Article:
School management boards who are administering public health policy ‘will be legally protected’ says Taoiseach amid school masks debate

The Taoiseach has insisted that the wearing of masks in primary schools will work out in a short period of time.

hallenged in the Dáil on the issue by Labour leader, Alan Kelly, Micheál Martin said everybody had to show some flexibility in the early phase of a new schools’ regime because the overall aim was to protect public health.

Mr Kelly said school principals were vulnerable to legal action if they barred children for not wearing school masks.

He said a notice about masks issued electronically to schools was not on official headed paper nor was it signed.

The Labour leader said children were obliged by law to attend school and being excluded over mask-wearing could impact attendance records and spark a High Court challenge.

“Will you defend a school principal in such cases?” Mr Kelly asked.

The Taoiseach said the principle of mask wearing had worked out well at post-primary school level and it would in time work well in primary schools. “Teachers, principals, and school management boards who are administering public health policy will be legally protected,” Mr Martin told the Dáil.

Meanwhile, the Government was accused of ‘soulless’ communication with schools on new mask wearing rules in a  Dáil exchange.

Labour TD Aodhán Ó Ríordáin described the Government as a “bad debs committee” after it sent out a “dictat” to schools last night on the requirement for pupils in third class and up to wear masks from today.

He said that the advisory sent to schools from the Department of Education was “delivered with all the subtlety and compassion of a gas bill”.

“This morning principals have to police the mask wearing of nine year olds, of third class and up, without any sense of the legal implications are if the parent was to refuse.”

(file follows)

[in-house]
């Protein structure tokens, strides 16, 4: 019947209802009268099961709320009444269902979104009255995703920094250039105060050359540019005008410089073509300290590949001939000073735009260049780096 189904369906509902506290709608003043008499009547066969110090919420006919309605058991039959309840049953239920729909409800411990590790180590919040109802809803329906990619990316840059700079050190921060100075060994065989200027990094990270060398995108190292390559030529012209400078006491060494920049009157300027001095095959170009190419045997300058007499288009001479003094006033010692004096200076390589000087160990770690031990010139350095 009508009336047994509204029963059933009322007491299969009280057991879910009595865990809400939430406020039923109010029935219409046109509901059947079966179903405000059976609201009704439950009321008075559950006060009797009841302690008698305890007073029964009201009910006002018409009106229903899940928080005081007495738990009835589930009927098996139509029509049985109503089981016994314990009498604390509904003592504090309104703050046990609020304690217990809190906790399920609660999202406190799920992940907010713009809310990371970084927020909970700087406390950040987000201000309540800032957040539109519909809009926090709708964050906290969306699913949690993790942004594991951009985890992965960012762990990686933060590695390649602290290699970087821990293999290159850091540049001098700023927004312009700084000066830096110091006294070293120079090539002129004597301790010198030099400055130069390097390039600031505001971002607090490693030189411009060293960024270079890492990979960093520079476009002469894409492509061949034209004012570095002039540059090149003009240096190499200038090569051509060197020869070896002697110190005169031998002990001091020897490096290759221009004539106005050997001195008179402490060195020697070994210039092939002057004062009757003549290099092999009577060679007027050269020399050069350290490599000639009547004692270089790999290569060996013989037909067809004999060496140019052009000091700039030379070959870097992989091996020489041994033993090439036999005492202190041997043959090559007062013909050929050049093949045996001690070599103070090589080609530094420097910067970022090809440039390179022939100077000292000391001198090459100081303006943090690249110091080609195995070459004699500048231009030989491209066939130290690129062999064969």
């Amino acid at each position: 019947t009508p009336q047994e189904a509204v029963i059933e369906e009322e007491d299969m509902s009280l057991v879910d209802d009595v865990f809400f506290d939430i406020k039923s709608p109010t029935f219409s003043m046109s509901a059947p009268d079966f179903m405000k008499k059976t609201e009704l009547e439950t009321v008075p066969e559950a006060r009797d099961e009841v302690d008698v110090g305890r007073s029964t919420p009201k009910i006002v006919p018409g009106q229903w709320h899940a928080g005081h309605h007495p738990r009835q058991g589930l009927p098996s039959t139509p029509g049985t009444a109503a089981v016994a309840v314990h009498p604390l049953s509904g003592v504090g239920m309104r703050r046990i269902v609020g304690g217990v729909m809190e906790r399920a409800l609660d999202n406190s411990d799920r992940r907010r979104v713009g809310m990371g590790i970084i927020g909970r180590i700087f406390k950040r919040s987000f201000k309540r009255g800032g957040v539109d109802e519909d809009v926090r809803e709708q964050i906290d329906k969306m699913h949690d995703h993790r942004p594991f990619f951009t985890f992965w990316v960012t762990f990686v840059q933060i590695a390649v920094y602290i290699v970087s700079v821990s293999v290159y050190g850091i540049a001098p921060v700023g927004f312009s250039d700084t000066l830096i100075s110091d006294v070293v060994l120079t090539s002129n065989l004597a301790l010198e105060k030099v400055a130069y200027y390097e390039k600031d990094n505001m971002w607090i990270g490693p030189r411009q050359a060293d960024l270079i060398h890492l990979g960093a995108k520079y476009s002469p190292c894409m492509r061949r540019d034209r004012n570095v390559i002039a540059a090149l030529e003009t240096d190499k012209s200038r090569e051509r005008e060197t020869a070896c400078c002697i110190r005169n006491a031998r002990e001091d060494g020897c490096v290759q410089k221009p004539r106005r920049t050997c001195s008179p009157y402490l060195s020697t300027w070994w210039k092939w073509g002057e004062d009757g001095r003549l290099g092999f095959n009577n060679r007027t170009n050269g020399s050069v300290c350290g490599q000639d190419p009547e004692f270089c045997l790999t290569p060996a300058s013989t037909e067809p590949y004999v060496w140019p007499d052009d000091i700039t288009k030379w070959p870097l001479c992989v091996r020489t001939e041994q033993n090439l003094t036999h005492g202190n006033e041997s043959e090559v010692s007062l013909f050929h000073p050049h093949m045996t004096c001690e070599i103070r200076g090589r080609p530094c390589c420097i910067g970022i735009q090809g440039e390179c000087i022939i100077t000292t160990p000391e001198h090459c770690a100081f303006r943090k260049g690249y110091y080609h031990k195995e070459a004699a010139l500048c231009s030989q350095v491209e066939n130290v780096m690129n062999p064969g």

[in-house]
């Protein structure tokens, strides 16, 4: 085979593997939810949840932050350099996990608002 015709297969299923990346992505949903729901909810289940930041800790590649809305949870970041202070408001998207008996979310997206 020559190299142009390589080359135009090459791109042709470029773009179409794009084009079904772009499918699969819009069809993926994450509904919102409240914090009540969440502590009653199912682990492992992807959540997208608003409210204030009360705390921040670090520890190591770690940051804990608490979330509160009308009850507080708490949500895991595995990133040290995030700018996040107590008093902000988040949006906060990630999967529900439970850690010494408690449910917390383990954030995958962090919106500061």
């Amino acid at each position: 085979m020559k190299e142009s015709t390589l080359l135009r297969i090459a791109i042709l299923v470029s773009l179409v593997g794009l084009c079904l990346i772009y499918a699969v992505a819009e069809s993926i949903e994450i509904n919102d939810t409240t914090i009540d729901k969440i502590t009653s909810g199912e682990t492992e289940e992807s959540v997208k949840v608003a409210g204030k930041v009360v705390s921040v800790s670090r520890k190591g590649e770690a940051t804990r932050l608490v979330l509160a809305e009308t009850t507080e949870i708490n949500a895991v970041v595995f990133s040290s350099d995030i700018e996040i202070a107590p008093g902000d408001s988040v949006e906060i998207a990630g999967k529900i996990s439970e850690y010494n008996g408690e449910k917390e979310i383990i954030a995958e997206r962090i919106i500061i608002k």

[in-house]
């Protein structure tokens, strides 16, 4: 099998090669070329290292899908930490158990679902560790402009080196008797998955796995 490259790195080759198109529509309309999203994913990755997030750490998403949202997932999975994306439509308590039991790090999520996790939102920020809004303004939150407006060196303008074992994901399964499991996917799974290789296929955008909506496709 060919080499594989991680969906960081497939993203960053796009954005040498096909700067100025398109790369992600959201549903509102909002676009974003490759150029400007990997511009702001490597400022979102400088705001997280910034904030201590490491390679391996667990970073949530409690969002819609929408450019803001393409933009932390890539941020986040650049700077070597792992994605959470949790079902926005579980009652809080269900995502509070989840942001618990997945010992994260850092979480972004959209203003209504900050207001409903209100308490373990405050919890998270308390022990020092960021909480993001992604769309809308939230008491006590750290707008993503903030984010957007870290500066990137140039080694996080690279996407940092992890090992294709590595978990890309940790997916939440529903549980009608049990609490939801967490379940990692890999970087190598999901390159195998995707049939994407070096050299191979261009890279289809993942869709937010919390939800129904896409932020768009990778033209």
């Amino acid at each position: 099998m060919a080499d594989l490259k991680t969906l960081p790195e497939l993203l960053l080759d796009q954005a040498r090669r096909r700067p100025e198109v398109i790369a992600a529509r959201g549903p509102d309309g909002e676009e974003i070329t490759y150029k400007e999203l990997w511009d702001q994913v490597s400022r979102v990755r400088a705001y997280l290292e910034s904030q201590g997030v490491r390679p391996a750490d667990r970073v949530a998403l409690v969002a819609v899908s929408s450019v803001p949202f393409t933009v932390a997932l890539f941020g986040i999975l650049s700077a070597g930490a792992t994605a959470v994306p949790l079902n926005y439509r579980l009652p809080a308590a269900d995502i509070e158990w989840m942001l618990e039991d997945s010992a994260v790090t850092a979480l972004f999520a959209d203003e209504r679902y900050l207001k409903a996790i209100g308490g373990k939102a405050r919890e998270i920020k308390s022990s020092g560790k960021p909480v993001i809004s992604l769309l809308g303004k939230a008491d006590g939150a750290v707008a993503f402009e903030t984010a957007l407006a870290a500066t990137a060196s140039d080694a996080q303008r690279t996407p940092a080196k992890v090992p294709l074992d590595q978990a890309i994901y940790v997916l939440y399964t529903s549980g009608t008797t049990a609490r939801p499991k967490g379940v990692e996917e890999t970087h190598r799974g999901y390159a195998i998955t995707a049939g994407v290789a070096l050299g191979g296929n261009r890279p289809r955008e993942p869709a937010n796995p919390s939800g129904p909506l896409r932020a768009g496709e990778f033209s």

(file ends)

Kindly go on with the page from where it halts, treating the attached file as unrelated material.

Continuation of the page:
He added how there was an “absolute absence of commentary guidance or leadership” from Minister for Education Norma Foley and stressed how last night, there was a need for a “video message or communication from the political leader of education in “Ireland”

“We got a classic, souless, commmunication followed up by a communication from Nphet to each individual school,” he told the Dáil.

“You’ve been described as a government as a bad debs committee. That is the best description I can come up with this morning.”

He said there was “no leadership at all” from the minister last night

Minister Foley said that the new recommendations for mask wearing are “public health measures” guided by “public health”.

“It is the strong recommendation of the CMO and NPHET that this is an additional tool for our schools. The decision was taken yesterday but schools have been given the latitude over the coming days to engage with parents and students on the wearing of face masks.

“I confirm that this well-being approach is typical of the approach we have taken since the reopening of schools,” she said.

Minister Foley said that public health teams will support “outbreaks of concern” in schools.

She said that the Government are “very clear in the guidelines” and said that she knows schools as she has “spent the vast majority of my working life in schools”

“Do not give us that line. We have all worked in schools,” said Deputy Ó Ríordáin.

“I am aware that schools take a flexible approach. We have advised they take such an approach over the coming days,” she said.

The Labour TD said that schools were told that masks will be a “requirement” and “that is not flexibility.”

“Grandstanding on a matter of public health serves no good purpose,” said the Minister.

“For the love of God. If I hear that accusation one more time,”  Deputy Ó Ríordáin said in the heated exchange.

He also questioned why the Government and public health re-iterated that “schools are safe” numerous times during the pandemic, she said that schools are safe environments.

“The on-the-ground experience of public health doctors has been and remains that schools are relatively low-risk environments in terms of transmission and have not been a driver of transmission in children over the course of the pandemic,” the Minister said.

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